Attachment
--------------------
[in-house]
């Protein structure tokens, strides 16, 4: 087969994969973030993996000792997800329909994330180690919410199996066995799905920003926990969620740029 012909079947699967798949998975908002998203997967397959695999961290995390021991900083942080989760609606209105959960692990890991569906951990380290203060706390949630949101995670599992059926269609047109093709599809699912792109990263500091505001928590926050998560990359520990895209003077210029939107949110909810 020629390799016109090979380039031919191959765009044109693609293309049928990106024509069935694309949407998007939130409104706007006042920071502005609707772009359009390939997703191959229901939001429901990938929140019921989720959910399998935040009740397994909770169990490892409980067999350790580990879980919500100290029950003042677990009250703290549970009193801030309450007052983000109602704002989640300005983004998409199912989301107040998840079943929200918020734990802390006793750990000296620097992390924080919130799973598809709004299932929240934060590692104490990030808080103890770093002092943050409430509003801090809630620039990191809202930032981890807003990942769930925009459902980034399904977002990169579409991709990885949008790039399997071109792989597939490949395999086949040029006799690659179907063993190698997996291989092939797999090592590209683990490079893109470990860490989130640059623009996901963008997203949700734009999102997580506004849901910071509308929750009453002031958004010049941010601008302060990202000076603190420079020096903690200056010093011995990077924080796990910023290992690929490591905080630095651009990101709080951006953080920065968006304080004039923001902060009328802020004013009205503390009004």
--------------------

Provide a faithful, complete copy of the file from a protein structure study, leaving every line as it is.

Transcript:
[in-house]
């Protein structure tokens, strides 16, 4: 087969994969973030993996000792997800329909994330180690919410199996066995799905920003926990969620740029 012909079947699967798949998975908002998203997967397959695999961290995390021991900083942080989760609606209105959960692990890991569906951990380290203060706390949630949101995670599992059926269609047109093709599809699912792109990263500091505001928590926050998560990359520990895209003077210029939107949110909810 020629390799016109090979380039031919191959765009044109693609293309049928990106024509069935694309949407998007939130409104706007006042920071502005609707772009359009390939997703191959229901939001429901990938929140019921989720959910399998935040009740397994909770169990490892409980067999350790580990879980919500100290029950003042677990009250703290549970009193801030309450007052983000109602704002989640300005983004998409199912989301107040998840079943929200918020734990802390006793750990000296620097992390924080919130799973598809709004299932929240934060590692104490990030808080103890770093002092943050409430509003801090809630620039990191809202930032981890807003990942769930925009459902980034399904977002990169579409991709990885949008790039399997071109792989597939490949395999086949040029006799690659179907063993190698997996291989092939797999090592590209683990490079893109470990860490989130640059623009996901963008997203949700734009999102997580506004849901910071509308929750009453002031958004010049941010601008302060990202000076603190420079020096903690200056010093011995990077924080796990910023290992690929490591905080630095651009990101709080951006953080920065968006304080004039923001902060009328802020004013009205503390009004």